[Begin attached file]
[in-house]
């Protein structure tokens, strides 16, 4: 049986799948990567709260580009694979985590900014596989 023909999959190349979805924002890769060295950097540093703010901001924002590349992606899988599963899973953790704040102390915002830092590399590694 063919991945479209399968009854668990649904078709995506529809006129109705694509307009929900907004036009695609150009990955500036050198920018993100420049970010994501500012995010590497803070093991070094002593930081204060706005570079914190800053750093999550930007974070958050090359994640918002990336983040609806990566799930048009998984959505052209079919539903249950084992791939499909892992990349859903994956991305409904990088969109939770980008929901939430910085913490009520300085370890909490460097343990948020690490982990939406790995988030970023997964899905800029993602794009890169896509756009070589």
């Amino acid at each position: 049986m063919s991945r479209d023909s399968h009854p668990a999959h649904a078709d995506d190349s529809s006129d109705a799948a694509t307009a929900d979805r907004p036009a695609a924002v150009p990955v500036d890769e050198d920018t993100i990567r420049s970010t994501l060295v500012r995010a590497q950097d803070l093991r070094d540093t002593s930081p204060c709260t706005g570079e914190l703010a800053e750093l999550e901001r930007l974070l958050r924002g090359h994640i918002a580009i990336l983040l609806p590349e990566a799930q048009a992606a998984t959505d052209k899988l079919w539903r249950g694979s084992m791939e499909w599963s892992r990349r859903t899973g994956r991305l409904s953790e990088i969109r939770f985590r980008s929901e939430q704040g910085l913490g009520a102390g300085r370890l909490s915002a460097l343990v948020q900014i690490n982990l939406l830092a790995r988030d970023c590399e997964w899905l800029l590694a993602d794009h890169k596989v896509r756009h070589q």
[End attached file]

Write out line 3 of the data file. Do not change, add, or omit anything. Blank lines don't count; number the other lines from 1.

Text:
């Amino acid at each position: 049986m063919s991945r479209d023909s399968h009854p668990a999959h649904a078709d995506d190349s529809s006129d109705a799948a694509t307009a929900d979805r907004p036009a695609a924002v150009p990955v500036d890769e050198d920018t993100i990567r420049s970010t994501l060295v500012r995010a590497q950097d803070l093991r070094d540093t002593s930081p204060c709260t706005g570079e914190l703010a800053e750093l999550e901001r930007l974070l958050r924002g090359h994640i918002a580009i990336l983040l609806p590349e990566a799930q048009a992606a998984t959505d052209k899988l079919w539903r249950g694979s084992m791939e499909w599963s892992r990349r859903t899973g994956r991305l409904s953790e990088i969109r939770f985590r980008s929901e939430q704040g910085l913490g009520a102390g300085r370890l909490s915002a460097l343990v948020q900014i690490n982990l939406l830092a790995r988030d970023c590399e997964w899905l800029l590694a993602d794009h890169k596989v896509r756009h070589q």